Otter has hiked all three of the long distance trails that constitute the ‘Triple Crown’ of hiking in the United States: the PCT, CDT and AT (Appalachian Trail) multiple times and is a very experienced hiker. It is out of character for him to be out of contact for so long with his family and friends while on trail.


Otter is 59-years-old, 6-feet tall and 175 pounds, has grey hair and a beard, and was last seen wearing beige pants, a green baseball cap, and a blue jacket. He also has a black-and-red quarter-zip pullover and usually camps in a six-foot red-and-grey teepee-styled tent.

Otter’s friend Peter has set up a website: and a Facebook page where you can find the latest updates from his search and provide any information you may have about his whereabouts. For anyone who is willing and able to assist in the search for Otter, please read the guidelines posted by his family on their website. The most important thing is that all searchers stay safe.

Anyone who has seen a hiker matching Otter’s description in the past eight weeks, or has any information on his whereabouts, please call the family 24/7 at 800-444-1011 (ask for Peter). You can also use the contact form on his website or comment on his Facebook page.

Please also spread the word and share this information as far and wide as you possibly can. Thank you on behalf of his father Mark, sister Miranda and brother Neil, and his childhood friend Peter.


A belated anniversary

When a young guy turned to me in the store today and said, “You’re Muk Muk who hiked the PCT in 2013,” it took me a second to register exactly who he was.

“Wait, who are you?” I asked in surprise, before recognising him as one of my fellow Australian thru-hikers who had treated me to a bowl of mouth-watering spaghetti bolognese in Oregon at a hostel in Ashland.


His trail name was Sir Poppins, and after Ashland I never saw him again until he showed up in the sleeping bag section of my store today. We embraced not as friends, but as family who had shared their home on the trail for half a year. He asked me about the dramatic events that unfolded in Washington amidst the almighty snowstorms he had missed having finished three weeks before me. He also asked if I thought about hiking the trail again, and I told him I still thought about it every other day.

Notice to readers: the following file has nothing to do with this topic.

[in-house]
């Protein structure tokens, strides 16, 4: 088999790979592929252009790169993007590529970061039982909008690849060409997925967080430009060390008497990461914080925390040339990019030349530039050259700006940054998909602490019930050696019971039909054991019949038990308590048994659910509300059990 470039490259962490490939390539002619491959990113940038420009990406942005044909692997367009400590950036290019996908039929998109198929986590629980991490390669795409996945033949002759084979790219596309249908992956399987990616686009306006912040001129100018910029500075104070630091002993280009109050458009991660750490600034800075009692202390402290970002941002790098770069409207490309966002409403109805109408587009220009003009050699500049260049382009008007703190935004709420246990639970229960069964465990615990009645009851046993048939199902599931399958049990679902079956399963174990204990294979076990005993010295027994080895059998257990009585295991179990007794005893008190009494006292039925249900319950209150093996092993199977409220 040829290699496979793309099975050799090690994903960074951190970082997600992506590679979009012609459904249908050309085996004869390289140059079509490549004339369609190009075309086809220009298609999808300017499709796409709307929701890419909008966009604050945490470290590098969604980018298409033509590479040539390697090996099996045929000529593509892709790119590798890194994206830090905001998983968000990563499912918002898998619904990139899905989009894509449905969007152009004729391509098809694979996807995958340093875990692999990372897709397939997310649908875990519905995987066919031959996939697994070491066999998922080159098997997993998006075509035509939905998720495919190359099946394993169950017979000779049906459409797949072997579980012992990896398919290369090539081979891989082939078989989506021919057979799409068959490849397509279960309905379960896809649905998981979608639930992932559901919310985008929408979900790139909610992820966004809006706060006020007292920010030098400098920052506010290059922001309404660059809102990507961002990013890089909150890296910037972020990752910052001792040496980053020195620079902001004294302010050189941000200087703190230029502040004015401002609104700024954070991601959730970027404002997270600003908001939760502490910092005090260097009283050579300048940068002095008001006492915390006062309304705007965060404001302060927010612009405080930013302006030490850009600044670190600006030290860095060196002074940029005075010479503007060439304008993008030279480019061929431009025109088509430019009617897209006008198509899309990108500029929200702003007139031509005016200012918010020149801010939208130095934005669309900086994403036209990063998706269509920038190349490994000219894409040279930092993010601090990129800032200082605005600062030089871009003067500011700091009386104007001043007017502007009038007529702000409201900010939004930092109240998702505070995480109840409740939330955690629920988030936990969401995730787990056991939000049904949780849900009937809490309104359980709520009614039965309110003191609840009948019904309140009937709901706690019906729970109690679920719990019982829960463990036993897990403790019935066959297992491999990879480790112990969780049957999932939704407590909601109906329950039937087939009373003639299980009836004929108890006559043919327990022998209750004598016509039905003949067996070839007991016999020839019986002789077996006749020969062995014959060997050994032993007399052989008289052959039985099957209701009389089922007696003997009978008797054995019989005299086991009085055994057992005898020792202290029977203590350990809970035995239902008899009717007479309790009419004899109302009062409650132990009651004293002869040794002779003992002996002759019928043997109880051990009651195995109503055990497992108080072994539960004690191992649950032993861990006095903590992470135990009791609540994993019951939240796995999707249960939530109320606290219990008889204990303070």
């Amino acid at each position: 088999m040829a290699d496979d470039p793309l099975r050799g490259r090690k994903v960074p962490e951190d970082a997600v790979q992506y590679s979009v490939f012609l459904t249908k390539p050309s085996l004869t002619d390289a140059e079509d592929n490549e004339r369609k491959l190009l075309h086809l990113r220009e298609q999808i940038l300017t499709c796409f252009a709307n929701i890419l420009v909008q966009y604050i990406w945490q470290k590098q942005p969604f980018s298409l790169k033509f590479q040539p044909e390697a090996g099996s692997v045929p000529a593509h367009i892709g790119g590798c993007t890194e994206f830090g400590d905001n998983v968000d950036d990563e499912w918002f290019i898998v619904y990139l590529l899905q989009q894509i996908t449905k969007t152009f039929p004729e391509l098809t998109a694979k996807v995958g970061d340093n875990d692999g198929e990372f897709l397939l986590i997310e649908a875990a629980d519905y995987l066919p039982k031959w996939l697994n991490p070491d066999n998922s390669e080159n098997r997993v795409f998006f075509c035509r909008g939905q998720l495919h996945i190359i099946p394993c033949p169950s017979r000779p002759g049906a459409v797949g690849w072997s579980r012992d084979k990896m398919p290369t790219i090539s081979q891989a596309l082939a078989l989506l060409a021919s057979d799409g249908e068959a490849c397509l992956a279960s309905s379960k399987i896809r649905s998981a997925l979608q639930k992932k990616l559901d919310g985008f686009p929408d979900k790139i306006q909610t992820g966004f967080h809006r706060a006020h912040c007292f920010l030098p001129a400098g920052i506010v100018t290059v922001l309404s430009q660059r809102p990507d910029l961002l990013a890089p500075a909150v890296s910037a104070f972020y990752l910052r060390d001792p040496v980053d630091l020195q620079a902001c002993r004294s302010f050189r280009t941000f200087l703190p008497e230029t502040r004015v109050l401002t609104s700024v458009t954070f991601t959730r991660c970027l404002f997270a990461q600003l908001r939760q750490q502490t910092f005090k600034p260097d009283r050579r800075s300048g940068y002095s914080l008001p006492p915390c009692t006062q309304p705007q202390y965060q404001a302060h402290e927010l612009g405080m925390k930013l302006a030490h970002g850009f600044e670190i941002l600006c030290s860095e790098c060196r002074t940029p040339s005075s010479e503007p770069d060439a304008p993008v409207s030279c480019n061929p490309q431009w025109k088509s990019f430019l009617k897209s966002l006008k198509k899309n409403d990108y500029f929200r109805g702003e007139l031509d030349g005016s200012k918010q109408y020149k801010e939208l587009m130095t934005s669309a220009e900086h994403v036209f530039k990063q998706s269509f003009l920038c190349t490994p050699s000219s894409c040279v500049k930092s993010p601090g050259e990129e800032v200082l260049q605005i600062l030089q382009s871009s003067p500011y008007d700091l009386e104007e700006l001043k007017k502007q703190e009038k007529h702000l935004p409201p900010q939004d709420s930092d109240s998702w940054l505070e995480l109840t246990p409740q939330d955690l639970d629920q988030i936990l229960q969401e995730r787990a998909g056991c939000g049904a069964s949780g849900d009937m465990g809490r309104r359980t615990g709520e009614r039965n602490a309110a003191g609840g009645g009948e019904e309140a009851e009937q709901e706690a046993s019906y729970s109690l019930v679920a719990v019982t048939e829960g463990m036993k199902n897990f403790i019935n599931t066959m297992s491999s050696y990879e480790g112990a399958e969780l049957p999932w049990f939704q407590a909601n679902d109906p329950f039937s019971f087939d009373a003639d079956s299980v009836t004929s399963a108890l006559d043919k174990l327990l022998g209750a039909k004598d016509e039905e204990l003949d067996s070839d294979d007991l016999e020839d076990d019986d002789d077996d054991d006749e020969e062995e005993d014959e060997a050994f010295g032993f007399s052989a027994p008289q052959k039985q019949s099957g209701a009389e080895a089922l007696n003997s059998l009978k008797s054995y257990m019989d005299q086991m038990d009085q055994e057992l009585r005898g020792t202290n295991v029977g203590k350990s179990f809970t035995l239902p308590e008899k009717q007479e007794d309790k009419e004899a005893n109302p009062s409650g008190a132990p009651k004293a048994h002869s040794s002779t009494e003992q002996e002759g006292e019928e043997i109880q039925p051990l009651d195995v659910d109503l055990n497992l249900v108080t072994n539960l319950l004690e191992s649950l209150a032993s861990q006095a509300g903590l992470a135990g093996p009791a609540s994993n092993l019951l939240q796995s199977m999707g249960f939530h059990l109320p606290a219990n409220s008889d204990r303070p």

“It becomes engrained in you,” he agreed. “I’m not sure I’ll ever have a proper relationship again because of my attachment to that trail.”

It was comforting to hear a fellow 2013 thru-hiker say this, as I sometimes wonder if I think back to that experience more often than I should. We laughed at the fact we had both returned to Canada to be closer to the mountains, and like me, he had found work selling outdoor gear while determining his next chapter of destiny. I guess it’s common for thru-hikers to feel such a strong pull to the pathway that was once our home. Everyone’s experience is unique, but the connection we have to each other and the wilderness we ventured through is the same. Both become part of our blood, and will live with us forever.


Tonight I took an evening stroll through the cemetery to walk off the enormous meal I’d consumed to celebrate the birthday of my dear friend Jill’s mother. The half moon was shining eerily between the thick fog of moving clouds, and it occurred to me that it was the first time in a long while that I was using the light of the moon to see where I was going. This became common practise on the trail, especially when the moon was full and you could walk without the assistance of your headlamp for light. It was also the first time in a while that I’d felt so alone walking at night. I figured my biggest threat was another human waiting to jump out from behind a tombstone, which was an unlikely scenario at best, allowing me to relax and enjoy the silence and solitude of the dimly lit pathway covered in a blanket of wet fallen leaves.

Taken by T’ashii Paddle School, Tofino

The summer has finally come to a close, and following my final field course of SUP (stand up paddle board) surfing in Tofino this year, I could feel the change of seasons alter my mood. I definitely fell into a funk of post trip blues, feeling much less motivated to get out on the water and paddle when its 12°C than when it was 24. But fall has painted the streets of Vancouver with the most incredible pinks, browns, yellows and reds, that I’m enamoured by the beauty of this city every day when I peddle my bike to work. I don’t feel like the seasons are as exaggerated back in Australia, but it’s also been a long time since I’ve spent an entire year in one hemisphere.


In a recent email from Fuller he reminded me it was my two-year anniversary of finishing the trail on October 7th. Considering how much I think about the trail I was surprised it hadn’t occurred to me, but that day I’d been returning from Tofino and my surfing trip, where I was once again treated to the spectacle of bioluminescence, and to one of the most magnificent sunsets I’d ever seen. In a way I was relieved that I hadn’t remembered, that after two years the trail wasn’t consuming my every thought. But after talking to Sir Poppins today, I realise it’s inevitable the memories will be ever present, returning through connections with its people, or those moments when we’re surrounded by the brilliance of nature.